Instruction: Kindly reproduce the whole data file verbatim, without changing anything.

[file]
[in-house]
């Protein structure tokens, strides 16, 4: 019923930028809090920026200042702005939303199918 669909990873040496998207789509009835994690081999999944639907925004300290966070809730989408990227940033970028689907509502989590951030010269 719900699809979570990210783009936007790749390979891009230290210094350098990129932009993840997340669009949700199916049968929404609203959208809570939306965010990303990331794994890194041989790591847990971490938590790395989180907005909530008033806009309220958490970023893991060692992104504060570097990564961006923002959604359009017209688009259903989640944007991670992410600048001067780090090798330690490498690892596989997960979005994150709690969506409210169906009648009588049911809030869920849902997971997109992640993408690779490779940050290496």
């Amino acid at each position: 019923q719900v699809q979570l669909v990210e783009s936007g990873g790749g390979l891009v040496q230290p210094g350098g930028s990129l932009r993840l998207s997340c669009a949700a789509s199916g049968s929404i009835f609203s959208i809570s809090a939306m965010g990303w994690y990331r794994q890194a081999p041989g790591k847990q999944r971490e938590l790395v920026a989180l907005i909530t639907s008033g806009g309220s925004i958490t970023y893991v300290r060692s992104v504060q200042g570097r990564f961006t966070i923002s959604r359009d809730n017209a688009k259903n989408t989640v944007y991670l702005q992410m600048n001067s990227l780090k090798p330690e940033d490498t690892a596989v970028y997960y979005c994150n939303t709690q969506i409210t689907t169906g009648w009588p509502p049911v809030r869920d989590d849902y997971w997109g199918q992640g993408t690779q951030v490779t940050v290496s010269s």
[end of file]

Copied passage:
[in-house]
């Protein structure tokens, strides 16, 4: 019923930028809090920026200042702005939303199918 669909990873040496998207789509009835994690081999999944639907925004300290966070809730989408990227940033970028689907509502989590951030010269 719900699809979570990210783009936007790749390979891009230290210094350098990129932009993840997340669009949700199916049968929404609203959208809570939306965010990303990331794994890194041989790591847990971490938590790395989180907005909530008033806009309220958490970023893991060692992104504060570097990564961006923002959604359009017209688009259903989640944007991670992410600048001067780090090798330690490498690892596989997960979005994150709690969506409210169906009648009588049911809030869920849902997971997109992640993408690779490779940050290496």
């Amino acid at each position: 019923q719900v699809q979570l669909v990210e783009s936007g990873g790749g390979l891009v040496q230290p210094g350098g930028s990129l932009r993840l998207s997340c669009a949700a789509s199916g049968s929404i009835f609203s959208i809570s809090a939306m965010g990303w994690y990331r794994q890194a081999p041989g790591k847990q999944r971490e938590l790395v920026a989180l907005i909530t639907s008033g806009g309220s925004i958490t970023y893991v300290r060692s992104v504060q200042g570097r990564f961006t966070i923002s959604r359009d809730n017209a688009k259903n989408t989640v944007y991670l702005q992410m600048n001067s990227l780090k090798p330690e940033d490498t690892a596989v970028y997960y979005c994150n939303t709690q969506i409210t689907t169906g009648w009588p509502p049911v809030r869920d989590d849902y997971w997109g199918q992640g993408t690779q951030v490779t940050v290496s010269s």